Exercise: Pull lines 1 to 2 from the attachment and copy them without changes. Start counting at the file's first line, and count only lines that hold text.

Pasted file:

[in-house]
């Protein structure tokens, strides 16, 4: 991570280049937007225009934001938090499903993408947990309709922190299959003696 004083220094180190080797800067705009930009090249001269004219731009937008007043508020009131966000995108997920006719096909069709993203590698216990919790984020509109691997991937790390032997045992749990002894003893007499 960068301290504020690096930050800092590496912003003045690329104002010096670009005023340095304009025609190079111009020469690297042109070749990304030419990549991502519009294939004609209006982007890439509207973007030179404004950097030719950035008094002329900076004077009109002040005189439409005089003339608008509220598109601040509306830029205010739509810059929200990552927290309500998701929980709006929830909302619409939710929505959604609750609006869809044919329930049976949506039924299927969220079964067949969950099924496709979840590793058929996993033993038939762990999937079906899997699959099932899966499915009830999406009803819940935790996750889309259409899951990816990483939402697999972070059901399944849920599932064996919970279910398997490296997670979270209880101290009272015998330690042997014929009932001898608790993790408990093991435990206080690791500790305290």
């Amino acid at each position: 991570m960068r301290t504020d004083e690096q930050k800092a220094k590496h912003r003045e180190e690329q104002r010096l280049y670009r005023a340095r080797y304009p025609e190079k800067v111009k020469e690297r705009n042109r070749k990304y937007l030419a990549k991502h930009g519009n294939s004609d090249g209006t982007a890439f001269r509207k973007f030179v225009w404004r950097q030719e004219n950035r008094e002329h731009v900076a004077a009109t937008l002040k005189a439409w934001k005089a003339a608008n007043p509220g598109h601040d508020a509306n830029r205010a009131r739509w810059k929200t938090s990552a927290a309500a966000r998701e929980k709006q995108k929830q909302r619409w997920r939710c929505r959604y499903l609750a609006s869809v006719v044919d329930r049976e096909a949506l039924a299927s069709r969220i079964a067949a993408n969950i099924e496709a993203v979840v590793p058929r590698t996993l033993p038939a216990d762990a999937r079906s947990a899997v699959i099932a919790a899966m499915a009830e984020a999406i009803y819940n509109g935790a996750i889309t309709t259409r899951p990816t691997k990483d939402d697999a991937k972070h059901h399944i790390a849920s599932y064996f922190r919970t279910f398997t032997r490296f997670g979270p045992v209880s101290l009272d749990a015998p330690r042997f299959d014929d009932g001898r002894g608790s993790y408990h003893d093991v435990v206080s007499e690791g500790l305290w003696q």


[in-house]
């Protein structure tokens, strides 16, 4: 991570280049937007225009934001938090499903993408947990309709922190299959003696 004083220094180190080797800067705009930009090249001269004219731009937008007043508020009131966000995108997920006719096909069709993203590698216990919790984020509109691997991937790390032997045992749990002894003893007499 960068301290504020690096930050800092590496912003003045690329104002010096670009005023340095304009025609190079111009020469690297042109070749990304030419990549991502519009294939004609209006982007890439509207973007030179404004950097030719950035008094002329900076004077009109002040005189439409005089003339608008509220598109601040509306830029205010739509810059929200990552927290309500998701929980709006929830909302619409939710929505959604609750609006869809044919329930049976949506039924299927969220079964067949969950099924496709979840590793058929996993033993038939762990999937079906899997699959099932899966499915009830999406009803819940935790996750889309259409899951990816990483939402697999972070059901399944849920599932064996919970279910398997490296997670979270209880101290009272015998330690042997014929009932001898608790993790408990093991435990206080690791500790305290």